2008-06-06 / Community

Local Lion Roars From Rockaway To Broadway

By Nicholas Briano

Rockaway resident and Scholars' Academy student, Guy Barfield II dressed as Young Simba in Disney's Broadway production of "The Lion King."
He auditioned several times for the part since age seven and each time he was sent back home because he wasn't quite ready. But he stayed optimistic, considering they kept calling him back.

Countless auditions later, the now 11-year-old Guy Barfield II is a Broadway star in Disney's "The Lion King" in which he plays Young Simba.

Guy, Rockaway resident and straight "A" Scholars' Academy student, has been performing several times a week since August of 2007 and will continue through the end of the summer.

"I always liked to entertain people," Barfield said. "I was seven, when my mom's friend told her about an open audition. The cast directors saw something they liked, but I was a little too short, so they kept calling me back."

He performs four times a week, but still manages to maintain spectacular grades, even doing his homework during the second act while waiting for the curtain call.

Guy poses with his mother, Lynette; sister, Bria; and father, Guy Sr. last year when he made his debut. He will be performing on Broadway until August 24.
"The cast members sometimes tease me about doing my homework at work," he laughed.

Guy's part in the show requires him to do a tremendous amount of singing and dancing, which he describes as challenging, tiring, but still fun.

"My favorite scene is 'Hakuna Matata,' because by then, I am really tired and I know it is almost over," he said. "Also it is a very positive scene in the play."

"Hakuna Matata" is the last scene in act one and the last scene of the play involving Young Simba before the second act opens up to older Simba returning back home to face off against his uncle Scar, who killed Simba's father, Mustafa.

Even though it is challenging, Guy understands the implications of being involved in a show of this magnitude.

"Broadway wants you to be the best you can be," he said.

Guy also believes in the messages and values portrayed in the production, describing the meaning of its characters and how the story can teach valuable lessons in life.

The adult actors in the play, he added, serve as role models for him as well. He continues to learn something from them everyday.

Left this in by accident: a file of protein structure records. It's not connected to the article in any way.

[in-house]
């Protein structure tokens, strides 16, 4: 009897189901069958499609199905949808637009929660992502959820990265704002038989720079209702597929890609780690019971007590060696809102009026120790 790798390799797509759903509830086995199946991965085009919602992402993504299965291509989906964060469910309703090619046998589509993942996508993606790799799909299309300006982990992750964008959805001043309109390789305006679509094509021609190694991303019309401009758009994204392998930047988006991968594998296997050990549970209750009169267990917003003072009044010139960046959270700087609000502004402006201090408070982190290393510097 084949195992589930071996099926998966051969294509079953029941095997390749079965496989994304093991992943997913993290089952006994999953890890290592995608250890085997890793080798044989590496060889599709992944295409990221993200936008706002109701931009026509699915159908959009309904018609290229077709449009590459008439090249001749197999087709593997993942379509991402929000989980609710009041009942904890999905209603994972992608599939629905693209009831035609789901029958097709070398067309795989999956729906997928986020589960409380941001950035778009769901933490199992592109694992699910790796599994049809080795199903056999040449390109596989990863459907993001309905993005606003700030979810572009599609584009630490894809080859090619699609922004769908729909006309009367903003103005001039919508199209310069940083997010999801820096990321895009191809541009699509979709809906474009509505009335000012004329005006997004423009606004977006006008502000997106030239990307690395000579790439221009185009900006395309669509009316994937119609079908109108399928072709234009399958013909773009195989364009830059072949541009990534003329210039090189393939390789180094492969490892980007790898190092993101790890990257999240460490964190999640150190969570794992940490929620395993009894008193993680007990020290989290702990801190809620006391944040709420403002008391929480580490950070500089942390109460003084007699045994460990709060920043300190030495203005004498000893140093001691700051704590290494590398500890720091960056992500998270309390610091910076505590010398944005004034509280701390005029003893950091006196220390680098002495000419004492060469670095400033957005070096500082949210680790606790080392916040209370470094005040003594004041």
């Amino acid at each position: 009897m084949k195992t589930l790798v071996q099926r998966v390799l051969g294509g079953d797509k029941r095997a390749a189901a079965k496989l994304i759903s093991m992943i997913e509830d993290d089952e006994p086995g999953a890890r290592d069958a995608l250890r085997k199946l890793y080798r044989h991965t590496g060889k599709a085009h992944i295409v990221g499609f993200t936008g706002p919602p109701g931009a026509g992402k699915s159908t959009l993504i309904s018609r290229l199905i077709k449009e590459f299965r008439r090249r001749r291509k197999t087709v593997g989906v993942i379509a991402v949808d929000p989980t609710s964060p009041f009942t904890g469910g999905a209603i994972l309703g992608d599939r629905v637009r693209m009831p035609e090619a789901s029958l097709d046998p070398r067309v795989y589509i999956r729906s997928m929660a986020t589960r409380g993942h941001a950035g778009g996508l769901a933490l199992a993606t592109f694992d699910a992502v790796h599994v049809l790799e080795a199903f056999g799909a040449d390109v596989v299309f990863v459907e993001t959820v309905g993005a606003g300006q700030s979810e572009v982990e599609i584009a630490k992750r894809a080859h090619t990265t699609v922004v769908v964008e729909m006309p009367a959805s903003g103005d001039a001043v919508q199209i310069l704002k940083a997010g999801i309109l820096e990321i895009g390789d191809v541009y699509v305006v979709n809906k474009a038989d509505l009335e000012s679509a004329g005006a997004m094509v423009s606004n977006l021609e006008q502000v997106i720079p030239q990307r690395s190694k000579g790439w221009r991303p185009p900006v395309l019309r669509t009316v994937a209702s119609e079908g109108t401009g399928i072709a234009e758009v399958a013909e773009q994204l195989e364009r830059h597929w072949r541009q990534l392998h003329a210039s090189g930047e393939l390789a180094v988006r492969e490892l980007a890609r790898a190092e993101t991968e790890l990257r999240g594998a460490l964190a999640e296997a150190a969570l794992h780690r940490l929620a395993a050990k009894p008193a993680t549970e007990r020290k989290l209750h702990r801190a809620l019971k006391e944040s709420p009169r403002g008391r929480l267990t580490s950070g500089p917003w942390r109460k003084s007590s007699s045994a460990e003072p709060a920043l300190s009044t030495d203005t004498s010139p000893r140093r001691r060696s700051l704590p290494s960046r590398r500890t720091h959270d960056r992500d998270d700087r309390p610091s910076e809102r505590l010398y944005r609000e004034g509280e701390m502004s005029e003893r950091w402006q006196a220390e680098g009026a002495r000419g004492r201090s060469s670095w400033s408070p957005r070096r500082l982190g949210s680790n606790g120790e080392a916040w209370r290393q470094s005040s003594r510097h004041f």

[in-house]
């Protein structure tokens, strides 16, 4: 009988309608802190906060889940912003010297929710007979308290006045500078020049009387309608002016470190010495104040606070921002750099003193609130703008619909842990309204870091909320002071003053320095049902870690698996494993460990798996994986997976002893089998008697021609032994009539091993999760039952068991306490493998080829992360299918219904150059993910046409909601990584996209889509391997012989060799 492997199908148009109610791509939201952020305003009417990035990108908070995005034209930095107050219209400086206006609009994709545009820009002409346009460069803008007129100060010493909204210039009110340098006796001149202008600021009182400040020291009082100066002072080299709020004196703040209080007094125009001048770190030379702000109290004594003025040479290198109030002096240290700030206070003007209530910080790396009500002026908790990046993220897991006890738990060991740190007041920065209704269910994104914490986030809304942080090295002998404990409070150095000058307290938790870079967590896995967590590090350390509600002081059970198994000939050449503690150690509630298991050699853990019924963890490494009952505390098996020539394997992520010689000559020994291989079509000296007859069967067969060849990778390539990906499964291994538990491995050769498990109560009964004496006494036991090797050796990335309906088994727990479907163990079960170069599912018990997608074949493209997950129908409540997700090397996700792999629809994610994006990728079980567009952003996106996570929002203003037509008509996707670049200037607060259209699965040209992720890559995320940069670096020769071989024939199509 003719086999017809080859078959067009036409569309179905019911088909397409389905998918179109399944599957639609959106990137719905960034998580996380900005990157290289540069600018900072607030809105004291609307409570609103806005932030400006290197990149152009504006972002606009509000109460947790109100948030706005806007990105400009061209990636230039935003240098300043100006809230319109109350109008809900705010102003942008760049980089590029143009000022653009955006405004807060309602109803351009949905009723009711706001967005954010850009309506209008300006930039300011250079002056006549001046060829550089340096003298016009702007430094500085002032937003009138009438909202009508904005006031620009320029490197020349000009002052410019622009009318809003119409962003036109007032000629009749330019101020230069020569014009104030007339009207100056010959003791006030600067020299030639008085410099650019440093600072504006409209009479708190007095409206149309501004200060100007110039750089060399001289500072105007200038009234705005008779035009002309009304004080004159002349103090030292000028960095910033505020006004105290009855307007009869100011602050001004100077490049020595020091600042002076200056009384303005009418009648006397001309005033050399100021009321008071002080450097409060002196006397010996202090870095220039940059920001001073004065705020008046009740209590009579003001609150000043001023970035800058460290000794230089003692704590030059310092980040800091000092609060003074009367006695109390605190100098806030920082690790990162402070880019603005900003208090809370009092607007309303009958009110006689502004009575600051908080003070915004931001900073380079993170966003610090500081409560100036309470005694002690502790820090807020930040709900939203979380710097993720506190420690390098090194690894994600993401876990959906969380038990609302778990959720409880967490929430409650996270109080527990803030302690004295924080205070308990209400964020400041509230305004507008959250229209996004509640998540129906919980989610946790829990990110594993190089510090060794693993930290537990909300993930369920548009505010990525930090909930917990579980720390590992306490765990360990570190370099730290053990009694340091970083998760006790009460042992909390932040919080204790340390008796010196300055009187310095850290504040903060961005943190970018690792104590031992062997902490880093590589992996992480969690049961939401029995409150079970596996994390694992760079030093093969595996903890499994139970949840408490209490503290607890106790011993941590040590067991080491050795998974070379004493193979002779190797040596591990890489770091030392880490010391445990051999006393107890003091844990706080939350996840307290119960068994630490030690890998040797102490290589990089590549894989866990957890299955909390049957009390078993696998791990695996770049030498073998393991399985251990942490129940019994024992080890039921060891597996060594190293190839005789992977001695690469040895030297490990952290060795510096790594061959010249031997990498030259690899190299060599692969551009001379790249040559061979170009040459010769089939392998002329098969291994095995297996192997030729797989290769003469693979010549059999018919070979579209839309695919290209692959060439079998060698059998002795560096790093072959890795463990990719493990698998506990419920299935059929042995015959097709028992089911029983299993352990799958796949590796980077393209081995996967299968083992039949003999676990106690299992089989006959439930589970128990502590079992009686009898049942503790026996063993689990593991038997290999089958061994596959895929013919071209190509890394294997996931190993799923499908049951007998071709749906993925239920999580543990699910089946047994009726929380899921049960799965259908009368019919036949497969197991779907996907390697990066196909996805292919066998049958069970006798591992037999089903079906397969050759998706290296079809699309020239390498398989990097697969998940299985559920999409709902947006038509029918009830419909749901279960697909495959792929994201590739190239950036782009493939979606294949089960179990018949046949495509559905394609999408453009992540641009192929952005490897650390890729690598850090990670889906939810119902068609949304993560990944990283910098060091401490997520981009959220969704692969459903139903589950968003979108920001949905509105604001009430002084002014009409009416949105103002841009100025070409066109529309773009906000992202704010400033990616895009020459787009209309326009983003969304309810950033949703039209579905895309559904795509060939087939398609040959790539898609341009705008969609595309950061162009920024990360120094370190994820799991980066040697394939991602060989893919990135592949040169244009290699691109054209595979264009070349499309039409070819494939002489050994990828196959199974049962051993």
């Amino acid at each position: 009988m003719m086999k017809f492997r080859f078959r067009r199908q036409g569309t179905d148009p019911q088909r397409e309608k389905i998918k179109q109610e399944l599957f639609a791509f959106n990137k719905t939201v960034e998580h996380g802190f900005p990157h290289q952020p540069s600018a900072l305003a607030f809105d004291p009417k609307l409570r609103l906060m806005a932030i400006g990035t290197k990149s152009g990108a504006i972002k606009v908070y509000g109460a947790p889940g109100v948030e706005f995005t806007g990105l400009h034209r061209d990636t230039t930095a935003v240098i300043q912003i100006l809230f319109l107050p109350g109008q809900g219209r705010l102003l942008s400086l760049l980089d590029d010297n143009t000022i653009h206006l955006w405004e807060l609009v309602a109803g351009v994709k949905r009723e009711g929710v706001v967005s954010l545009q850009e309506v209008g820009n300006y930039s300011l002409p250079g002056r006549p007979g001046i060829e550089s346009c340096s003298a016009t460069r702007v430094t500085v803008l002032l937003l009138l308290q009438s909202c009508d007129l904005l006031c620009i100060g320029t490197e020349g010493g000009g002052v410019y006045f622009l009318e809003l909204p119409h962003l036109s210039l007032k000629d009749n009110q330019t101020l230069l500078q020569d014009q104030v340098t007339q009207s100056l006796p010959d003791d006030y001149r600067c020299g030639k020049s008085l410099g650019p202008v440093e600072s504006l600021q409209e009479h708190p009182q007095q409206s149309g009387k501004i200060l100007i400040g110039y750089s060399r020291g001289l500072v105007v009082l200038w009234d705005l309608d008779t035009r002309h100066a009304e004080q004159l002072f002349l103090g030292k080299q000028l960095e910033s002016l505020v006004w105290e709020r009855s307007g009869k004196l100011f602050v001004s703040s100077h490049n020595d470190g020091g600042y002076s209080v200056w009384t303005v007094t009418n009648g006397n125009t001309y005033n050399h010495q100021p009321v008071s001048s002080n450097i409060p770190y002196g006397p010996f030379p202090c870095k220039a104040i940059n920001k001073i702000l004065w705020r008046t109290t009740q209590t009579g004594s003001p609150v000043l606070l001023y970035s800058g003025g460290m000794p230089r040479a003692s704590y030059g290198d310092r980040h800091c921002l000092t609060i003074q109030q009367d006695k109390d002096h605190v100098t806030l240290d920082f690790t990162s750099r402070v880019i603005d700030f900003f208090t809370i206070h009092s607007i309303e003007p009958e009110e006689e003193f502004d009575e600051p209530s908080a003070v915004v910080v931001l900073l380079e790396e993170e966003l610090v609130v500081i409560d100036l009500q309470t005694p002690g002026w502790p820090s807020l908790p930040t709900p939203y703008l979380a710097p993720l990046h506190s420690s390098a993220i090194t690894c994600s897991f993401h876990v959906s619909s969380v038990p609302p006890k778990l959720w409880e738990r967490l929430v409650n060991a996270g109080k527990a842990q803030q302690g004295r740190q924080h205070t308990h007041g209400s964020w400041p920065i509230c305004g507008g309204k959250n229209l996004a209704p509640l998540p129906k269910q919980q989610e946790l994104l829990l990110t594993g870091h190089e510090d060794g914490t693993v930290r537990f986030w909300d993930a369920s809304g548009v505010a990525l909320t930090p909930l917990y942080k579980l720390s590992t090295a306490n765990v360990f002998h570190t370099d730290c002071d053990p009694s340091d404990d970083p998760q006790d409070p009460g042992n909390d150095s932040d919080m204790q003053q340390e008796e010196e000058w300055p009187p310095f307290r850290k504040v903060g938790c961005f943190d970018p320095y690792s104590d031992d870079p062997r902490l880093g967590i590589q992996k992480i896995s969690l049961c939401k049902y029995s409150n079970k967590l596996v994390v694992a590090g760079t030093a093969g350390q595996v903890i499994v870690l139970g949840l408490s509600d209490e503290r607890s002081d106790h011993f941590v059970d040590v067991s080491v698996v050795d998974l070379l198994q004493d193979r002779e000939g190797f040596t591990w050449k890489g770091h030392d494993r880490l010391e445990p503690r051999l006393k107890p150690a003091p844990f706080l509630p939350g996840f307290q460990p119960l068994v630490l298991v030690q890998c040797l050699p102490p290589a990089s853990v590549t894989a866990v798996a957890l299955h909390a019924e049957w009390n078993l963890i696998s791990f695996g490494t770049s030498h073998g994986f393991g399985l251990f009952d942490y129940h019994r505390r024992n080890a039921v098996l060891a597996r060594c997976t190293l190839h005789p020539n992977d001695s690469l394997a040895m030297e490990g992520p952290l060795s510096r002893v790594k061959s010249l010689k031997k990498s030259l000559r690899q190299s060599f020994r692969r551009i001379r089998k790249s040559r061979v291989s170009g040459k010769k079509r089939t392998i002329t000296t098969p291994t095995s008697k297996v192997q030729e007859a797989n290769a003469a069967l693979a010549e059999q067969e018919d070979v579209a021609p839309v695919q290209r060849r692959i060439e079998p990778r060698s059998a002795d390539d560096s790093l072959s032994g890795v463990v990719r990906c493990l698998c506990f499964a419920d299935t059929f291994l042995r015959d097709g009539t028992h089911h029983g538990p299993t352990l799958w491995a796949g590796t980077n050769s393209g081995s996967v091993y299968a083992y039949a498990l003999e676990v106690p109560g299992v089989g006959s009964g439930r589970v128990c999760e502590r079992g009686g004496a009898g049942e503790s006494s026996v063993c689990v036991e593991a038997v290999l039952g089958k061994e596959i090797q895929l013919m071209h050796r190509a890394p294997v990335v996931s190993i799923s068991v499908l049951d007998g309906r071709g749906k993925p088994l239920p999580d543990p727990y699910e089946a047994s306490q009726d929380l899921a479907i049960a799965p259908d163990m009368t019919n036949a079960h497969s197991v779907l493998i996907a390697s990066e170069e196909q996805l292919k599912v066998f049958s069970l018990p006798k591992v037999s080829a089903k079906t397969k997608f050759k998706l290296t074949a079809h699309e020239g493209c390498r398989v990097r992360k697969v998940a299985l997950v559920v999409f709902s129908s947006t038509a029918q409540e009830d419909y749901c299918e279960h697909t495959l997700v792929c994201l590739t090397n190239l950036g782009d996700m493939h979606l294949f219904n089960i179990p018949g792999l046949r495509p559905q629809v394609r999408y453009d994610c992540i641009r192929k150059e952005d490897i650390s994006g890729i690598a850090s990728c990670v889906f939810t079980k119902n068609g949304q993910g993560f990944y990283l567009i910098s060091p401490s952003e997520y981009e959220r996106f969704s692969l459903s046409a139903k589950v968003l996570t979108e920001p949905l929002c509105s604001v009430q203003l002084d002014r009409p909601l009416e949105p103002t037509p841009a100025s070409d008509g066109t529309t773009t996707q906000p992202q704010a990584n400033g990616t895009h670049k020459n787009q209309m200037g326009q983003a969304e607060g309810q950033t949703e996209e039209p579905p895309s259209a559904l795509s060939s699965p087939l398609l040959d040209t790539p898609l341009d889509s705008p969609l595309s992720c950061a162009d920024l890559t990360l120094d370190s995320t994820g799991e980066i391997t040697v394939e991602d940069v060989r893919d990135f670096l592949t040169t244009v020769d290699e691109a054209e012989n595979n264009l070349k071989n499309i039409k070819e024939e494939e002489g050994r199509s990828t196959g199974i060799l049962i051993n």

"My mom in the show is always talking to me and teaching me about things in life and performing," he said.

Guy said he is excited about being part of the production, but adds that, upon hearing the news that he was finally selected for the role, "My mom and dad were more excited than me. My mom cried and called everyone in the family," he said.

But it was an especially thrilling day when Guy's favorite teacher, Ms. Matt, came to watch him for the first time.

"She saw it twice," he said. "And she cried twice. She loved it and thought it was a big step up for me to perform on Broadway."

Guy appreciates that his school, Scholars' Academy, is cooperative and understanding of his hectic Broadway schedule.

But no one understands the complexity of Guy's schedule more than his parents. They continue to support him, even though they know it can get exhausting going back and forth from Rockaway to Manhattan several times a week and getting home close to midnight whenever he performs.

"Things become kind of hectic at times," his mother Lynette said.

Guy's sister, Bria, 14, also attends LaGuardia High School, and is heavily involved with playing tenor saxophone.

As a result, the Barfields have become masters at time management.

"Me and my husband work together as a team in raising our kids," Lynette said.

Lynette manages Guy, booking his auditions, and appointments, while Guy Barfield Sr. takes his son to all his jobs and auditions and commutes with him to "The Lion King" performances.

"The whole experience has been amazing," Guy's father said. "Occasionally he looks worn out, but he's got a lot of energy, more than me!"

Guy Sr. says his son's dedication and discipline is what keeps him going.

"As a parent I am proud of his determination and will to stick with things and never give up," he said. "Every time they called him back for another audition his face would light up."

Guy says his goal is to do movies and more Broadway shows, but would also like to play the older Simba in "The Lion King."

But Young Simba will have to wait again for the part and get a little taller before that happens.

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